The electrode body 64 is preferably formed of a 0.1 mm thick polyester. A layer 76 of conductive material is deposited onto a patient side of the electrode body 64, between the electrode body and conductive adhesive material 62. A portion of the electrode body 64 is not covered, shown as aperture 80 in the conductive layer 76. The aperture 80 is approximately the same diameter as the deformable pad 68.
The conductive layer 76 couples a patient's skin (not shown) to medical and diagnostic equipment through a cable and some type of releasable connector, such as an alligator clip 78. Suitable materials that may be used in forming conductive layer 76 include, for example, conductive carbon layers, tin/tin chloride foil layer, silver layers, or silver/silver chloride layers. Exemplary methods of forming conductive layer 76 include painting, electrodeposition, foil lamination, or vacuum deposition. In a realized embodiment, the conductive layer 76 is of silver/silver chloride deposited in the form of an ink with a thickness on the order of 0.012 mm.
The conductive adhesive layer 62 is adhesively secured to the electrode body 64 on the patient side of the electrode body, i.e., on top of conductive layer 76. The release liner 66 is positioned on the conductive adhesive layer 62, opposite the electrode body 64. The release liner 66 protects the conductive adhesive layer 62 from contamination during storage, prior to application to a patient's skin. The conductive adhesive material 62 is preferably on the order of 1 mm thick and is formed, for example, of a karaya gum based composition or a synthetic polymer based composition containing electrolytes. Irrespective of the material used, the conductive adhesive layer provides an ionic conductivity bridge between the skin of a patient and layer 76.
The penetration tines 70 and disc 72 are preferably formed by stamping and then forming a material such as stainless steel having a thickness around 0.1 mm. An alternate method to stamping would be to (1) chemically etch the part from a stainless steel sheet and then (2) bend the tines to an angle of 90 degrees to the part to form the disc 72. The tines 70 are preferably 2 mm long, and taper to a 20 degree angle at the end thereof. In this embodiment, the tines 70 must protrude through the electrode body 64 and conductive adhesive layer 62 prior to contacting the skin. Although an alternate embodiment is contemplated wherein the electrode body 64 includes an aperture that corresponds to the aperture 80 in the conductive layer 76, the preferred embodiment helps to protect the tines 70 from salt contact and subsequent corrosion during shipment of the electrode 60. The tines 70 may also be formed by stamping a circular-shaped plastic material. As will be appreciated, if the tines 70 are formed of plastic, corrosion is not a problem and the electrode body 64 would then preferably include an aperture similar to aperture 80 of conductive layer 76.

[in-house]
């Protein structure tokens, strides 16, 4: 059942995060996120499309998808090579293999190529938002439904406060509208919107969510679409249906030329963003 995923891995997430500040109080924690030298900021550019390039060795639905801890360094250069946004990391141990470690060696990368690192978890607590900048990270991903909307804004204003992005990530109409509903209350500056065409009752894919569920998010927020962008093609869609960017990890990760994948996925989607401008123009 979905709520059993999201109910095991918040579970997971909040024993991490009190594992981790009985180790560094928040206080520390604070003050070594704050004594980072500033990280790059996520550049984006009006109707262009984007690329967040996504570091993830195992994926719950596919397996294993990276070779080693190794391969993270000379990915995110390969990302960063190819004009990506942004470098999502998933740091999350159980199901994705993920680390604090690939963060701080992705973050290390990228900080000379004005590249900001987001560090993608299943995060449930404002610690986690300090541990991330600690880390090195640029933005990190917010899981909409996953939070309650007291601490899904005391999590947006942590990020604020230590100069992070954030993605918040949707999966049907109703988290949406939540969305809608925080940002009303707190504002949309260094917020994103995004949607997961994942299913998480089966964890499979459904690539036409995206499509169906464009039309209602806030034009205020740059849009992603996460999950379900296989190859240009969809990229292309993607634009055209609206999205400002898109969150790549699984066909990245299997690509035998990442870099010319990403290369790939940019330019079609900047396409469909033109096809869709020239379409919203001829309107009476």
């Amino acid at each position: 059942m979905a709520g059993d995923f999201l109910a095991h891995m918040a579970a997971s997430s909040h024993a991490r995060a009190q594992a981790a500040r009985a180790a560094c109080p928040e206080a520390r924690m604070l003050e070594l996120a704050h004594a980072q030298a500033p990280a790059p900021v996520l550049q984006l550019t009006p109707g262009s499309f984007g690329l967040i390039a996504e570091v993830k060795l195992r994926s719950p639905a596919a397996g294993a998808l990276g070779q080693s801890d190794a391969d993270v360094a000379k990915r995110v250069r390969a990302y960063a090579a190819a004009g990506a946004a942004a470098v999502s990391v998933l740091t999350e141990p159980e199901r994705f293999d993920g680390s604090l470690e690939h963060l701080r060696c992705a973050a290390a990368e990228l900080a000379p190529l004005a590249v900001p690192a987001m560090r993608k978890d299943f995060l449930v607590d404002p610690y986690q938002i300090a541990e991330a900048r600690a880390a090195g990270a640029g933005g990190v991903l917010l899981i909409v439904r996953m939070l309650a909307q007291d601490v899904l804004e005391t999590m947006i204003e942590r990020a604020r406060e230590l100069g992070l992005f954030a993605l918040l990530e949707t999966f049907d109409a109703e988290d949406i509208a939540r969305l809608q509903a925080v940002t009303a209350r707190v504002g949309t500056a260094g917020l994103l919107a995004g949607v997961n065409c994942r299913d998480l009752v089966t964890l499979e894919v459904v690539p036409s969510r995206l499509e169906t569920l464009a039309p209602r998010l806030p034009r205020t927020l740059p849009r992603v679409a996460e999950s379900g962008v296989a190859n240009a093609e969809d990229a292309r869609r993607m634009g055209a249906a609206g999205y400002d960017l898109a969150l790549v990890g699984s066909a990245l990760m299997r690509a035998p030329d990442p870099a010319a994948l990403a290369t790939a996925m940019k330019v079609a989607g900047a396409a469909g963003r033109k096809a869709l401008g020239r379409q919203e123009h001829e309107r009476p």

The deformable pad 68 is preferably composed of polyethylene foam on the order of 3 mm thick, with the side that contacts the electrode body 64 being coated with an acrylic adhesive. As is shown most clearly in FIG. 8, the deformable pad 68 is held in place on the electrode body 64 by a layer of acrylic adhesive. The material used for foam pad should be compressible to just under one sixth its thickness, for example, around 0.5 mm, with a force between 500 and 2000 grams, preferably on the order of 1000 grams.
The electrode 60 is applied by first removing release liner 66 and applying the conductive adhesive layer 62 directly to a patient's skin. As is shown in FIG. 8, the alligator clip 78 or similar device is attached to the conductive layer 76 of the electrode body 64, at a point where the electrode body 64 is not covered with the conductive adhesive material 62. To prep a patient's skin, force is applied to backing layer 74 in a direction toward the skin. The applied force compresses the deformable pad 68, penetrating the penetration tines 70 through the electrode body 64, conductive adhesive layer 62, and finally into the skin of a patient. Upon removal of the applied force, the deformable pad 68 resiliently rebounds to substantially its original shape, thereby withdrawing the penetration tines 70 from the skin and at least partially back up through the gel pad 62. It is noted that the conductive layer 76 is not deposited in the area in which the tines 70 protrude through the electrode body 64. This is to avoid the potential of conductive material from being dragged into the skin by the tines.
The electrode 60 of the invention is generally easier to construct, for example, using high speed automation equipment, than, for example, the stud 36 and eyelet 34 construction with the electrolyte-saturated conductive pad 22 of FIGS. 1 and 2, because the geometry of electrode 60 is less complex.
Although the invention has been illustrated and described in terms of preferred embodiments, it should be understood that other variations will be apparent to those skilled in the art. For example, it may be desirable to use tines shaped differently, made of different materials, or formed using different processes. It may also be desirable to change the configuration of the resilient dome to a different structure. Accordingly, the invention is not to be limited to the specific embodiments illustrated and described, the true scope and spirit of the invention are to be determined by the claims.
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|U.S. Classification||600/386, 600/394, 600/395|
|International Classification||A61B5/0492, A61B5/0478, A61B5/0402, A61B5/0408|
|Cooperative Classification||A61B5/04025, A61B5/0408|
|European Classification||A61B5/0408, A61B5/0402F|
|May 22, 1992||AS||Assignment|